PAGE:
Primary Outcome Measures :
  1. Adequate clinical and parasitological response (ACPR) [ Time Frame: 42 days ]
    WHO defined ACPR

Secondary Outcome Measures :
  1. Adverse events [ Time Frame: 42 days ]
    The incidence of any adverse event will be documented. All patients will be asked routinely about previous symptoms and about symptoms that have emerged since the previous follow-up visit.

  2. Molecular markers for antimalarial drug resistance [ Time Frame: Baseline ]
    To study polymorphisms in PfDHFR, PfDHPS and copy number of PfGCH1 which are considered as markers of resistance to Sulphadoxine-pyrimethamine (SP) components.

Information from the National Library of Medicine

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Ages Eligible for Study:   4 Months and older   (Child, Adult, Senior)
Sexes Eligible for Study:   All
Accepts Healthy Volunteers:   No

Inclusion Criteria:

  • Males: age over 4 months;
  • Females: age 4 months - 11 years inclusive, or 18 years or older;
  • Infection with P. falciparum detected by microscopy at a level of 500-150,000/µL asexual forms;
  • Presence of axillary or tympanic temperature ≥ 37.5 °C or oral or rectal temperature of ≥ 38 °C or history of fever during the past 24 h;
  • ability to swallow oral medication;
  • ability and willingness to comply with the study protocol for the duration of the study and to comply with the study visit schedule; and
  • Informed consent from the patient or from a parent or guardian in the case of children under 16 years of age.

Exclusion Criteria:

  • Presence of general danger signs in children aged under 5 years or signs of severe falciparum malaria according to the definitions of WHO (Appendix 1);
  • Infection with another Plasmodium species detected by microscopy not mixed with falciparum;
  • Females 18 years or older: a positive pregnancy test or absence of a negative pregnancy test when a pregnancy test is not possible for cultural reasons;
  • Breastfeeding
  • Presence of severe malnutrition (defined as a child whose growth standard is below -3 z-score, has symmetrical oedema involving at least the feet or has a mid-upper arm circumference < 110 mm);
  • Presence of febrile conditions due to diseases other than malaria (e.g. measles, acute lower respiratory tract infection, severe diarrhoea with dehydration) or other known underlying chronic or severe diseases (e.g. cardiac, renal and hepatic diseases, HIV/AIDS);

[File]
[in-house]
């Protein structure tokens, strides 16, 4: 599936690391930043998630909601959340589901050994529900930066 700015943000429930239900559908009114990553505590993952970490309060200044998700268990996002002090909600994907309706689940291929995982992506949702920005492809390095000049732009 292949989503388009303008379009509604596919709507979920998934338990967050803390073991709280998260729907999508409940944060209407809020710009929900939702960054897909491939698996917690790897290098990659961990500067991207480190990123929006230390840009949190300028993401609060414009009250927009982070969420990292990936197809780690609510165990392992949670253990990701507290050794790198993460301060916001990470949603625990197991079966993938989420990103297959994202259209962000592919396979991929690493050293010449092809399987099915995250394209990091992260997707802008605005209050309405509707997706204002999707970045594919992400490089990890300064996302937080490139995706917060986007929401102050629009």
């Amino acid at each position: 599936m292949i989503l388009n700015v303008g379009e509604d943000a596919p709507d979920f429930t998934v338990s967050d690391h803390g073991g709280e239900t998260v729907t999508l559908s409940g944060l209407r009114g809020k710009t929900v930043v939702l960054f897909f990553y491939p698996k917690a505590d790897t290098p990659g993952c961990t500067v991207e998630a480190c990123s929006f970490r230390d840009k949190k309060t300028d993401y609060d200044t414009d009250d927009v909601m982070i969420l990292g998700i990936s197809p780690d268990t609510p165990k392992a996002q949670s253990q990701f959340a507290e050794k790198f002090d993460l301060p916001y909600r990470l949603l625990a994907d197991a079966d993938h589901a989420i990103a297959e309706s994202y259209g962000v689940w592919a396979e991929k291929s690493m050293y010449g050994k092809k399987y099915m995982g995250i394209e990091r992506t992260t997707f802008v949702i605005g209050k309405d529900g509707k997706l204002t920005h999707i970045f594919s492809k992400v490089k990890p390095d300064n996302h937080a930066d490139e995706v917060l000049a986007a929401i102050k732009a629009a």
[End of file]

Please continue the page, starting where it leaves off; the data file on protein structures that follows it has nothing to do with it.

• Regular medication, which may interfere with antimalarial pharmacokinetics;
  • History of hypersensitivity reactions or contraindications to any of the study medications;

Information from the National Library of Medicine

To learn more about this study, you or your doctor may contact the study research staff using the contact information provided by the sponsor.

Please refer to this study by its ClinicalTrials.gov identifier (NCT number): NCT01707199

Contact: Charlie Woodrow, MD charlie@tropmedres.ac

Narang, Asadabad, Watapoor district health centres Recruiting
Kunar, Afghanistan
Contact: Ghulam Rahim Awab, MD       awabgr@yahoo.com   
Principal Investigator: Ghulam Rahim Awab, MD         
Sponsors and Collaborators
University of Oxford
World Health Organization
Principal Investigator: Ghulam Rahim Awab, MD Research Dept. Ministry of Public Health (MoPH) Afghanistan

Publications automatically indexed to this study by ClinicalTrials.gov Identifier (NCT Number):
Responsible Party: University of Oxford
ClinicalTrials.gov Identifier: NCT01707199     History of Changes
Other Study ID Numbers: SPK
First Posted: October 16, 2012    Key Record Dates
Last Update Posted: August 28, 2013
Last Verified: August 2013

Keywords provided by University of Oxford:
P. falciparum
Artemisinin Combination Therapy (ACT)

Additional relevant MeSH terms:
Malaria, Falciparum
Protozoan Infections
Parasitic Diseases
Fanasil, pyrimethamine drug combination
Antiprotozoal Agents
Antiparasitic Agents
Anti-Infective Agents
Folic Acid Antagonists
Enzyme Inhibitors
Molecular Mechanisms of Pharmacological Action
Anti-Infective Agents, Urinary
Renal Agents